Normal automorphism

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This article defines a term that has been used or referenced in a journal article or standard publication, but may not be generally accepted by the mathematical community as a standard term.[SHOW MORE]
This article defines an automorphism property, viz a property of group automorphisms. Hence, it also defines a function property (property of functions from a group to itself)
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This is a variation of inner automorphism|Find other variations of inner automorphism |

Definition

Symbol-free definition

An automorphism of a group is termed normal or quotientable or normal subgroup-preserving if it satisfies the following equivalent conditions:

  1. It takes each normal subgroup to itself (bijectively).
  2. On each normal subgroup, it restricts to that subgroup as an automorphism of that subgroup.
  3. It descends to an automorphism of the quotient group for any quotient map.

Definition with symbols

An automorphism \sigma of a group G is termed quotientable or normal or normal subgroup-preserving if it satisfies the following equivalent conditions:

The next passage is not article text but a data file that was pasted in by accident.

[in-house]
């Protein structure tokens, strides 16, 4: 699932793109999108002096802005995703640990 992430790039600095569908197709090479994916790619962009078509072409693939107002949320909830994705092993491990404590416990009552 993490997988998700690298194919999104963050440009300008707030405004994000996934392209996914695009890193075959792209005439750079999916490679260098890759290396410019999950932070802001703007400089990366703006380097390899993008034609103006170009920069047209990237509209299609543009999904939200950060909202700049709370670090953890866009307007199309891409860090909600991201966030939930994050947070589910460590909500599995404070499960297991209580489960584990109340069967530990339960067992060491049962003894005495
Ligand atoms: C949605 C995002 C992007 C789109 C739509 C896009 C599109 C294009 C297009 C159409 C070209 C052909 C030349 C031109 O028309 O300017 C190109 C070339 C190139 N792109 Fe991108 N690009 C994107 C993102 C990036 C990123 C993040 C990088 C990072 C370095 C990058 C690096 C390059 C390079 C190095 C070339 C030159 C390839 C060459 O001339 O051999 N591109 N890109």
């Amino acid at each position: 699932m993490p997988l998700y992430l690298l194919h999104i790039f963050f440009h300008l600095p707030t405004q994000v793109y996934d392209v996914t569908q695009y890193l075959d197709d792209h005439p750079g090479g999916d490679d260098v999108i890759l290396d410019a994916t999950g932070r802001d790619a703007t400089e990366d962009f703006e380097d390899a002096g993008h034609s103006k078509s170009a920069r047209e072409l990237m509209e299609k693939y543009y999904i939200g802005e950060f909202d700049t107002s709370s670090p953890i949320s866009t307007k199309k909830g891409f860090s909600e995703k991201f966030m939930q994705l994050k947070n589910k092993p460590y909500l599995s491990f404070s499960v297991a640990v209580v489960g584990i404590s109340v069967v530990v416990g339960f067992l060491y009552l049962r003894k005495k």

1. For any N \triangleleft G, \sigma(N) = N.
  2. For any N \triangleleft G, the restriction of \sigma to N defines an automorphism of N.
  3. For any N \triangleleft G, \sigma descends to an automorphism of G/N.

Equivalence of definitions

The equivalence of definitions (1) and (2) follows from the fact that restriction of endomorphism to invariant subgroup is endomorphism. The equivalence with (3) is also straightforward.

Note that the condition \sigma(N) \subseteq N for all normal subgroups N of G is not sufficient for the automorphism to be a normal automorphism. For instance, the map x \mapsto 2x on the additive group of rational numbers sends each normal subgroup to within itself, but it is not a normal automorphism because there are normal subgroups to which its restriction is not bijective.

Formalisms

Variety formalism

This automorphism property can be described in the language of universal algebra, viewing groups as a variety of algebras
View other such automorphism properties

In the general language of a variety of algebras, the property of being a normal automorphism translates to the property of being an IC-automorphism: an automorphism that leaves every congruence invariant.

Relation with other properties

Stronger properties

Weaker properties

  • Weakly normal automorphism: A weakly normal automorphism is an automorphism that sends each normal subgroup to within itself; the restriction to each normal subgroup need not be bijective.

Related subgroup properties

References

  • Normal automorphisms of free groups by Alexander Lubotzky, Journal of Algebra, 63, 1980, Page 494-498: This paper introduces the notion of normal automorphism and studies the relation between normal automorphisms and inner automorphisms, for free groupsMore info
  • Normal automorphisms of free groups by Abraham S.T.-Lue, Journal of Algebra, 64, 1980, Page 52-53More info

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